We’re all familiar with the most popular materials for watch cases — steel, rose gold, titanium, et cetera. But what about Rolesium, Ceragold, and Powerlite? While many watch brand take great pride in making their own cases, movements and dials, only a handful have gone the extra mile and actually invented their own materials, mostly for use in cases, but sometimes even for parts inside the watch. Many of these have come about as watch brands invested in developing new alloys in an effort to make stronger, lighter, and/or more scratch-resistant substances. Below we take a look at 11 brands that have invented their own alloys by combining different metals.
One of the metals developed by Rolex is a material known as Rolesium, a combination of 904L stainless steel superalloy and 950 platinum. Rolesium was used in the 40-mm diameter Oyster case of the Rolex Yacht-Master seen here.
Rolex also developed Cerachrom, which it has used on the bezels of the Rolex Submariner and the 50th Anniversary Rolex Cosmograph Daytona, which was launched at Baselworld 2013. Cerachrom is an extra-hard, corrosion-resistant ceramic; Cerachrom bezels have engraved numerals and graduations coated with a thin layer of platinum via a PVD (physical vapor deposition) process. Rolex has also used Cerachrom for the bezel of its redesigned Daytona, which debuted last year.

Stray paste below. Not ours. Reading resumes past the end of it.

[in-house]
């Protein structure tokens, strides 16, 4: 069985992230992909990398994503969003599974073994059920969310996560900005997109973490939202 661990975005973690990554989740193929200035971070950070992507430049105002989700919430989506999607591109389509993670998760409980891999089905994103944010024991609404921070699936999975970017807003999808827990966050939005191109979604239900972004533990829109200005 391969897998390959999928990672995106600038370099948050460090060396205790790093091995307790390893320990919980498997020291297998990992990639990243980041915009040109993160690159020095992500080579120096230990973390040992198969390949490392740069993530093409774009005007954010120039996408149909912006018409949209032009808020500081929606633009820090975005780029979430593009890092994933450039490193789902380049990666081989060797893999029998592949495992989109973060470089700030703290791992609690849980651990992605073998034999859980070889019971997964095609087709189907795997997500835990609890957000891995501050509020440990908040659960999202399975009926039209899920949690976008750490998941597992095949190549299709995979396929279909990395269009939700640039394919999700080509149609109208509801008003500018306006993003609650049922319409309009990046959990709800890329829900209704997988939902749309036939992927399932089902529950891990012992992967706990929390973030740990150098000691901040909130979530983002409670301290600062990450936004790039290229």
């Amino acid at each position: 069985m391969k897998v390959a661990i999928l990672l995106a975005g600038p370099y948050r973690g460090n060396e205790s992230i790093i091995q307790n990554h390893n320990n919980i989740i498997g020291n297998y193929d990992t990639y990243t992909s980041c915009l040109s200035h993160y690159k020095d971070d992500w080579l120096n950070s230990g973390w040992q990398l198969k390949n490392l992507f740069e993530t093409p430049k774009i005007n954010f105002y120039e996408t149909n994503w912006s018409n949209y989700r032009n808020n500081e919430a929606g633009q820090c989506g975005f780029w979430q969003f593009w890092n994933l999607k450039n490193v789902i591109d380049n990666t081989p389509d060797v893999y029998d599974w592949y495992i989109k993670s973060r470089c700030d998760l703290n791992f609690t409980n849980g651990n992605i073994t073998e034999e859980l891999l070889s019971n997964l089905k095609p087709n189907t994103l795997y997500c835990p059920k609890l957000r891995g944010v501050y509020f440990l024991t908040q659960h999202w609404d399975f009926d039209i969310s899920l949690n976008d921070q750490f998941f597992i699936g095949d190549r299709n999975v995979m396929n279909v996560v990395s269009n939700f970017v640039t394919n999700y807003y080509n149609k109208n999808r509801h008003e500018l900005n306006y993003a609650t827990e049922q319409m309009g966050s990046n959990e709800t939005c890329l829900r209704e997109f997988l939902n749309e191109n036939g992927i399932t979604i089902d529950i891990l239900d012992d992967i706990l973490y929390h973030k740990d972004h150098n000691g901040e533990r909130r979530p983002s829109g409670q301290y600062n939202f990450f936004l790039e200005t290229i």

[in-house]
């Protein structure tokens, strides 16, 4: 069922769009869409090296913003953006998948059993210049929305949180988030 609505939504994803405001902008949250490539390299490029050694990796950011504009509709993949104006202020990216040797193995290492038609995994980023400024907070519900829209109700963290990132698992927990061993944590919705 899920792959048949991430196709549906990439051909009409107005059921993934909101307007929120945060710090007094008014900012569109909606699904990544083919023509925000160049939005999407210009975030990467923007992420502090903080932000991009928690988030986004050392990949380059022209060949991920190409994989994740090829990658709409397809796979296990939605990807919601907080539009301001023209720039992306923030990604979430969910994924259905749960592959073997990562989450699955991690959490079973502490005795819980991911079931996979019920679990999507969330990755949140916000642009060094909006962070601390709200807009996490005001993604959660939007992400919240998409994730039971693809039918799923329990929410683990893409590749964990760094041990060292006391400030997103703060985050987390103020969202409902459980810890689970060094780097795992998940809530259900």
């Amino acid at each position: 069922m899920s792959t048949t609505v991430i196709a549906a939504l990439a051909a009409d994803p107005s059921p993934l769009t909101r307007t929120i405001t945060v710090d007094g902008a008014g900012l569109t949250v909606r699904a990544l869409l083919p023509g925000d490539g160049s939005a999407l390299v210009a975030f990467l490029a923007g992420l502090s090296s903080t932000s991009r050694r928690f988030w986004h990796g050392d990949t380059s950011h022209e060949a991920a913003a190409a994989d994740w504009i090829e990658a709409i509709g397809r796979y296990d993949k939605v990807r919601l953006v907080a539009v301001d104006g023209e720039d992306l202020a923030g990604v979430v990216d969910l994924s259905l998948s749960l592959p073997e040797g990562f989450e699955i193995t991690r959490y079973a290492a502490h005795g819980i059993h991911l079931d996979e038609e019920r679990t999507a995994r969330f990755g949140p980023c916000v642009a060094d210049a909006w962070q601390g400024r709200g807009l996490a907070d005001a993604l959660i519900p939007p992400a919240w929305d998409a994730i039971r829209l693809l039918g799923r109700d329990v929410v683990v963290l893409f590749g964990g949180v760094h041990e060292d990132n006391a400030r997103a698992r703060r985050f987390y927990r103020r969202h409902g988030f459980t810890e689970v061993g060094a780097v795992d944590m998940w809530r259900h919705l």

The movement of the 50th Anniversary Rolex Cosmograph Daytona also features a hairspring made of blue Parachrom, another Rolex-exclusive material that is uncommonly resistant to magnetic fields. Hairsprings made of Parachrom, an alloy of niobium, zirconium, and oxygen, are said to remain stable through temperature variations and be much less susceptible to shocks, remaining, according to Rolex, 10 times more precise in case of shocks than a traditional hairspring.
While it’s not a metal per se, we’re giving an honorable mention to Rado’s plasma high-tech ceramic, from the Swiss watchmaker most associated with popularizing the use of ceramics in high horology. The company uses a patented, cutting-edge process to forge this colorful, metallic material, which starts out as standard, finished white ceramic, in an oven at extreme high temperatures — with gases activated at 20,000°C to raise the temperature of the ceramic to 900°C, imparting a warm, shiny metallic glow and allowing it to change its surface color. The process changes the chemical composition of the surface without altering its structure, so the other favorable properties of the ceramic — hardness, scratch resistance, lightness, and hypoallergenic character — are unaffected. Rado uses plasma high-tech ceramic for watches in its DiaMaster and HyperChrome families, including for the bezel insert of the recently introduced Captain Cook (above).
This article was originally published in 2013. It has been updated with new photos, information and links.